Mark Zuckerberg, CEO of Facebook, took to the stage at the All Things Digital D8 conference this week to have his say on the site's privacy debate.
A rather sweaty Zuckerberg – it must be hot under those convention lights – tried to explain Facebook's reasoning about privacy, explaining: "Privacy is very important to us. I think there are some misperceptions. People use Facebook to share and to stay connected.
"You don't start off on Facebook being connected to your friends, you've got to be able to find them. So having some information available broadly is good for that.
"Now, there have been misperceptions that we're trying to make all information open, but that's false. We encourage people to keep their most private information private. But some of the most basic information, we suggest that people leave public."
When asked why people have to actually make steps to protect their privacy on the site, he explained rather cryptically that it's all about "serendipitous connections".
As for the backlash the site is getting, Zuckerberg noted: "I started building this when I was around 19 years old, and along the way, a lot of stuff changed. We went from building a service in a dorm room to running a service that 500 million people use."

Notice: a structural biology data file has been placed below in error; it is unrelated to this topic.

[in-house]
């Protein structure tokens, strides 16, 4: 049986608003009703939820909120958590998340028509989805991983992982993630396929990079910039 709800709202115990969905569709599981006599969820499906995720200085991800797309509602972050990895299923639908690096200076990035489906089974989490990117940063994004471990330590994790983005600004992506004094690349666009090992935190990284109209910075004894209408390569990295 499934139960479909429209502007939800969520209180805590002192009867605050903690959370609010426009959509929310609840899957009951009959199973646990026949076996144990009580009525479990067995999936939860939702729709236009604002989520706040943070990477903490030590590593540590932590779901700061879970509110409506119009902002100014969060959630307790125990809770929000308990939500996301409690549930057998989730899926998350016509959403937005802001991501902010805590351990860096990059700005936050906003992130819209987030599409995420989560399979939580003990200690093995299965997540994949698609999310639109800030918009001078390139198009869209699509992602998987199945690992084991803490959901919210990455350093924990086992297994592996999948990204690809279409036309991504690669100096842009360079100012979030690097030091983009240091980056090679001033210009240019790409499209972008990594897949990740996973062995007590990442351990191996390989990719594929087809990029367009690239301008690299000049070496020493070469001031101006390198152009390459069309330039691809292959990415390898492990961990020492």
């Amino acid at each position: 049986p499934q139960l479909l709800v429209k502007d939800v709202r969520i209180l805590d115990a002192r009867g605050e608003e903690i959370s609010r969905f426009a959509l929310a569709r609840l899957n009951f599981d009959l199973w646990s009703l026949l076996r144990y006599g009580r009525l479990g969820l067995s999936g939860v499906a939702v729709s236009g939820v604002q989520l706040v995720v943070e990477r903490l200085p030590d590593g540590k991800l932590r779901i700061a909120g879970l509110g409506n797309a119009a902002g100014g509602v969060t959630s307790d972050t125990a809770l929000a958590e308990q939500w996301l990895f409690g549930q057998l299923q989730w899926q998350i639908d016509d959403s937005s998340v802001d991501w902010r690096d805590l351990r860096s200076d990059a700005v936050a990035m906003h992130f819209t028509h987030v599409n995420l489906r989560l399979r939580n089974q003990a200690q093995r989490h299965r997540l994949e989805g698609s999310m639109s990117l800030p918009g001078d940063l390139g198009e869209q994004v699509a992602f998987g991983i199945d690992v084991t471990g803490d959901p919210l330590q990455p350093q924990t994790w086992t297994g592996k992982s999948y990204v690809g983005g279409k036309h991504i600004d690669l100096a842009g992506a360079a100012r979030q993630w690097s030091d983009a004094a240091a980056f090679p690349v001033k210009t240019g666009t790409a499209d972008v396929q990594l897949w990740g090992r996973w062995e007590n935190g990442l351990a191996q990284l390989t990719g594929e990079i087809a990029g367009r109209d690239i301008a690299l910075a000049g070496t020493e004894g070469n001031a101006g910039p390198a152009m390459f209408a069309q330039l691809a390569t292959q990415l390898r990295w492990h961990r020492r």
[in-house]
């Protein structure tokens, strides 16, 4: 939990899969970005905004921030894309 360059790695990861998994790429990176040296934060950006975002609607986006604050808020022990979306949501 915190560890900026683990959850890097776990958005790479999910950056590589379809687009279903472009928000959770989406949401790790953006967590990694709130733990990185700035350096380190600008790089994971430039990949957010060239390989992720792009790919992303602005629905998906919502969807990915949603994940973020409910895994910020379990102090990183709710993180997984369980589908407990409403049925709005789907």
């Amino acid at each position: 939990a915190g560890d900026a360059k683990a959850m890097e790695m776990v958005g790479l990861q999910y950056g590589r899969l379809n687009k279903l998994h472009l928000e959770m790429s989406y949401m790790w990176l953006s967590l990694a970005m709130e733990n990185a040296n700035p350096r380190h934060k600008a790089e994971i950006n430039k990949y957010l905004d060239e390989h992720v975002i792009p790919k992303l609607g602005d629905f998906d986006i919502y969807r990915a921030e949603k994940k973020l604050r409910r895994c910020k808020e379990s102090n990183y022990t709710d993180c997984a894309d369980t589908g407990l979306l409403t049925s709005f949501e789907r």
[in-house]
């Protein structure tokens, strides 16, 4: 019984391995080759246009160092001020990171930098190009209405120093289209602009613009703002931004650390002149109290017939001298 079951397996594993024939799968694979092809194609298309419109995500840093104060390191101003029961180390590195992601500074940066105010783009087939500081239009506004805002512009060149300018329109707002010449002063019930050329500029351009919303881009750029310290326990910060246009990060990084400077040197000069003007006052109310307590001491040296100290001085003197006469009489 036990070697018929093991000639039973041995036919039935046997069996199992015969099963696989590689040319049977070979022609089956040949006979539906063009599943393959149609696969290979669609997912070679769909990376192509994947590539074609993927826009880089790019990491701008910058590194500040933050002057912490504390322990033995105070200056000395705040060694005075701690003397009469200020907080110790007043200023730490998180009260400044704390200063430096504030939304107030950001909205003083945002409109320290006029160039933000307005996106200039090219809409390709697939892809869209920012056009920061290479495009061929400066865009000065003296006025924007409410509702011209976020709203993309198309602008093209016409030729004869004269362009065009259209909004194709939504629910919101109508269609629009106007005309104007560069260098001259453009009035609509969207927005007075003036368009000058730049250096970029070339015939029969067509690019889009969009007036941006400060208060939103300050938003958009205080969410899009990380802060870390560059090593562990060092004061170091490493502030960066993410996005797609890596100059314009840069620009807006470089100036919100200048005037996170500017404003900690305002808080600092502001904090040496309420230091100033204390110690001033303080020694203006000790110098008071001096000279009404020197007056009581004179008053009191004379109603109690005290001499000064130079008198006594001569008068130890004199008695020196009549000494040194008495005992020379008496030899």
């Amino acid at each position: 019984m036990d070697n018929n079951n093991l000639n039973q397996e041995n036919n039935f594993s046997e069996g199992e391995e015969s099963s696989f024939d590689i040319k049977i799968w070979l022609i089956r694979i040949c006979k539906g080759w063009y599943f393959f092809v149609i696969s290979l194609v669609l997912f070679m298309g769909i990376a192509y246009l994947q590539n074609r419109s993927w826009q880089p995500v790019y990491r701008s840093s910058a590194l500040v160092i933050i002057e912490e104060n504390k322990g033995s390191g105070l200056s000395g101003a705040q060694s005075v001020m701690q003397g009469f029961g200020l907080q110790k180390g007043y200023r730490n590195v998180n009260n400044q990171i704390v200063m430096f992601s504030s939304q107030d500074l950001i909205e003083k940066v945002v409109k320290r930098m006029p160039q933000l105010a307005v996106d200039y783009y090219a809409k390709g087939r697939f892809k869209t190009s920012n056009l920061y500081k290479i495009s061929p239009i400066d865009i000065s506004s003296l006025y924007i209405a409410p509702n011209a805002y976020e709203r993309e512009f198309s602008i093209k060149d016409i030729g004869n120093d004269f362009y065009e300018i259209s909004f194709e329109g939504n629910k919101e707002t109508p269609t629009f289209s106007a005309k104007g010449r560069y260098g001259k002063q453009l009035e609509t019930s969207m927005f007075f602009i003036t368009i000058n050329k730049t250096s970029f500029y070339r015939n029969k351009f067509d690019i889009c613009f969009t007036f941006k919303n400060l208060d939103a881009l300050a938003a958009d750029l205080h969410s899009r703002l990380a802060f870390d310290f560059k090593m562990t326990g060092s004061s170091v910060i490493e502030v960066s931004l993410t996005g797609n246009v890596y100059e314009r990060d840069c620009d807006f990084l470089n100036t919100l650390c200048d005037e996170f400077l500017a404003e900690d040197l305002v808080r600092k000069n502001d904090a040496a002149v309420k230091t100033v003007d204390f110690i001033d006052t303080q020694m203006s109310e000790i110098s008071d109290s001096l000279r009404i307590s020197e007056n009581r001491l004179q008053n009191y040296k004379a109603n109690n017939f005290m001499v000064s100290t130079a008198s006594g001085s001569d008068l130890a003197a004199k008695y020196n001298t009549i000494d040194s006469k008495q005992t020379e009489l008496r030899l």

During the interview Zuckerberg apparently looked so sweaty that his interviewee asked him to take his hoody off, saying: "You all right? We're not even yelling at you… yet."
In its live blog, All Things Digital said, jokingly, that this could be Zuckerberg's "Nixon moment".
Compared to Steve Jobs' interview at the conference, Zuckerberg was a lot less polished, although he did manage to throw a joke in, saying: "One of the things I try to do as CEO of this company is not make mistakes that other companies make. I make different ones."
Never a truer word said…
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Marc Chacksfield is the Editor In Chief, Shortlist.com at DC Thomson. He started out life as a movie writer for numerous (now defunct) magazines and soon found himself online - editing a gaggle of gadget sites, including TechRadar, Digital Camera World and Tom's Guide UK. At Shortlist you'll find him mostly writing about movies and tech, so no change there then.